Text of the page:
Cable Technology Feature Article
February 08, 2010
SuperComm Officially Canceled for 2010
By Gary Kim, Contributing Editor
Its official: SuperComm (News - Alert), at one time the U.S. telecom industry’s big annual event, has been cancelled for 2010. The show, hosted for 17 years by the Telecommunications Industry Association and USTelecom (News - Alert), encountered turbulence in 2002 with the telecom and Internet bubble burst.
It ran into more trouble in 2005, when the two sponsors apparently could not agree on revenue splits, resulting in two separate meetings, one hosted by USTA, called “Telecom Next,” and a different event, NXTComm, hosted by TIA (News - Alert).
The two organizations decided to re-launch SuperComm in 2009 as a combined meeting, with an emphasis on “broadband.”
One might point to differing agendas. TIA largely represents industry suppliers while UST largely represents incumbent telcos. But some observers say the need for a big annual meeting is less crucial.
For starters, the consolidation of industry players has meant fewer potential service provider attendees, sponsors and exhibitors. Larger service providers also tightened up travel rules in the wake of the telecom bubble, so fewer service provider attendees were able to make the trek.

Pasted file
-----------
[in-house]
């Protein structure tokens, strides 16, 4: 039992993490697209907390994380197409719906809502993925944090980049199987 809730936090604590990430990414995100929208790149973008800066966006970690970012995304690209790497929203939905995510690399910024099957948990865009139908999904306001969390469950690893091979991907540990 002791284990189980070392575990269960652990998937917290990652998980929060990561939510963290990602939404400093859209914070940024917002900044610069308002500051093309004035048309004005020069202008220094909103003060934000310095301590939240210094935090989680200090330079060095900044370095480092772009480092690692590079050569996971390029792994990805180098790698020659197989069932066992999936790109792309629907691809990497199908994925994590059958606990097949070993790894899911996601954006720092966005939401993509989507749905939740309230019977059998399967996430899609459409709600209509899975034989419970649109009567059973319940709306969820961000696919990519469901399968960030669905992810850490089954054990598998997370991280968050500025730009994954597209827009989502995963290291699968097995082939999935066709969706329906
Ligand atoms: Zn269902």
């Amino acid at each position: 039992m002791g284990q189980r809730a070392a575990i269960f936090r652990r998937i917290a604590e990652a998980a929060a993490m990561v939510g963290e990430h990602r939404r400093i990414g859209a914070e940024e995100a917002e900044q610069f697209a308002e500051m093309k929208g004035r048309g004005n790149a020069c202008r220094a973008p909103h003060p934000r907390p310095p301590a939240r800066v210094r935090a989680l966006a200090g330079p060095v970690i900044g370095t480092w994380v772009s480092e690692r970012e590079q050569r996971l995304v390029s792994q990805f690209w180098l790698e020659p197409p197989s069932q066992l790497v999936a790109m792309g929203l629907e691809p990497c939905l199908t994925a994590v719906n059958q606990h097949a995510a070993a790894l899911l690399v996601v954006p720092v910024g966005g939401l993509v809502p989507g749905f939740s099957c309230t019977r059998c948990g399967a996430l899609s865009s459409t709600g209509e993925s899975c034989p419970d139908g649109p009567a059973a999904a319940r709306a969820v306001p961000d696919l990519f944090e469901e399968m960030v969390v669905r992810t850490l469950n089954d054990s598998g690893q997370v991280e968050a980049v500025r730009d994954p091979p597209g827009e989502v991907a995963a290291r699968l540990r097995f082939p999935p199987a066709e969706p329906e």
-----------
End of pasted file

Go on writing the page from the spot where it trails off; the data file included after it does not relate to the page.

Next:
At the same time, one has to suspect that better communication technologies have made possible better continuous communication between suppliers and buyers, so the need to physically attend an annual meeting arguably was reduced.
Also, much industry attention has shifted to mobility and applications, where other venues exist.
Also, many suppliers began to shift focus to smaller, more-segmented events. The U.S. cable industry has experienced a similar contraction, reducing the number of industry events over the last couple of decades, as a similar consolidation on the service provider side occurred.
At the moment, some observers might say it simply is not clear that the U.S. communications industry needs a big annual meeting on the order of SuperComm, for a variety of reasons.
Gary Kim (News - Alert) is a contributing editor for TMCnet. To read more of Gary’s articles, please visit his columnist page.
Edited by Erin Harrison